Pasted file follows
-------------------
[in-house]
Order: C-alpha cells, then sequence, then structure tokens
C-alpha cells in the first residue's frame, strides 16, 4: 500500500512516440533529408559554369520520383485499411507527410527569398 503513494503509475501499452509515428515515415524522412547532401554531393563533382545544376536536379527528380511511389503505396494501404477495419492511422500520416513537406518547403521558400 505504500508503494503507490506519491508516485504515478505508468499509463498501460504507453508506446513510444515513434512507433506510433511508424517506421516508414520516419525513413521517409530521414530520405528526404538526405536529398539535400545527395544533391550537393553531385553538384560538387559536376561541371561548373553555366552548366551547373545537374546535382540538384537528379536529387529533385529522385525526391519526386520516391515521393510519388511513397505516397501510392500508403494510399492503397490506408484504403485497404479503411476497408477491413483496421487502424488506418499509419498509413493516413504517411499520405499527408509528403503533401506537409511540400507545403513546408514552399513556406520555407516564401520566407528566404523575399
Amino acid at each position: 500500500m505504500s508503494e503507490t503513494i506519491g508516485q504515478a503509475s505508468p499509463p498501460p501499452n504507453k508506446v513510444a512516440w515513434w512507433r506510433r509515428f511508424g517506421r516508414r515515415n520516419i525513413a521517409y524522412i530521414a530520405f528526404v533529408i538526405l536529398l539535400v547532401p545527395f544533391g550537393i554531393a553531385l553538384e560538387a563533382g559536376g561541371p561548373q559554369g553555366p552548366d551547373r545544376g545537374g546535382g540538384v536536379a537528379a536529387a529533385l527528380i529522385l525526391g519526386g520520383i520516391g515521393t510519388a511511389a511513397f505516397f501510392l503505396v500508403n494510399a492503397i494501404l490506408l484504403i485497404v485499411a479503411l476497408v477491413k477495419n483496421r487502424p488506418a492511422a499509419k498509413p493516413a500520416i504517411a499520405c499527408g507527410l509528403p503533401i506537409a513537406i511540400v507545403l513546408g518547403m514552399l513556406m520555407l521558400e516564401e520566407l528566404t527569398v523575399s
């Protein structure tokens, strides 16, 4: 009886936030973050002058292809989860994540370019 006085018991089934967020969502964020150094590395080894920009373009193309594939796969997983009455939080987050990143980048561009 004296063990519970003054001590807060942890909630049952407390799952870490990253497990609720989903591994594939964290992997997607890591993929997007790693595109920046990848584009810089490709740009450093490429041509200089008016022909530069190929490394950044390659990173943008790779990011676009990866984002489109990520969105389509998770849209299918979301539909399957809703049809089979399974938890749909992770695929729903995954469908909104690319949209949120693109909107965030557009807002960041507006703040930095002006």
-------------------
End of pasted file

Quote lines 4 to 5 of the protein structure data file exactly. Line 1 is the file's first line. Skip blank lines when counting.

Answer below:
Amino acid at each position: 500500500m505504500s508503494e503507490t503513494i506519491g508516485q504515478a503509475s505508468p499509463p498501460p501499452n504507453k508506446v513510444a512516440w515513434w512507433r506510433r509515428f511508424g517506421r516508414r515515415n520516419i525513413a521517409y524522412i530521414a530520405f528526404v533529408i538526405l536529398l539535400v547532401p545527395f544533391g550537393i554531393a553531385l553538384e560538387a563533382g559536376g561541371p561548373q559554369g553555366p552548366d551547373r545544376g545537374g546535382g540538384v536536379a537528379a536529387a529533385l527528380i529522385l525526391g519526386g520520383i520516391g515521393t510519388a511511389a511513397f505516397f501510392l503505396v500508403n494510399a492503397i494501404l490506408l484504403i485497404v485499411a479503411l476497408v477491413k477495419n483496421r487502424p488506418a492511422a499509419k498509413p493516413a500520416i504517411a499520405c499527408g507527410l509528403p503533401i506537409a513537406i511540400v507545403l513546408g518547403m514552399l513556406m520555407l521558400e516564401e520566407l528566404t527569398v523575399s
């Protein structure tokens, strides 16, 4: 009886936030973050002058292809989860994540370019 006085018991089934967020969502964020150094590395080894920009373009193309594939796969997983009455939080987050990143980048561009 004296063990519970003054001590807060942890909630049952407390799952870490990253497990609720989903591994594939964290992997997607890591993929997007790693595109920046990848584009810089490709740009450093490429041509200089008016022909530069190929490394950044390659990173943008790779990011676009990866984002489109990520969105389509998770849209299918979301539909399957809703049809089979399974938890749909992770695929729903995954469908909104690319949209949120693109909107965030557009807002960041507006703040930095002006």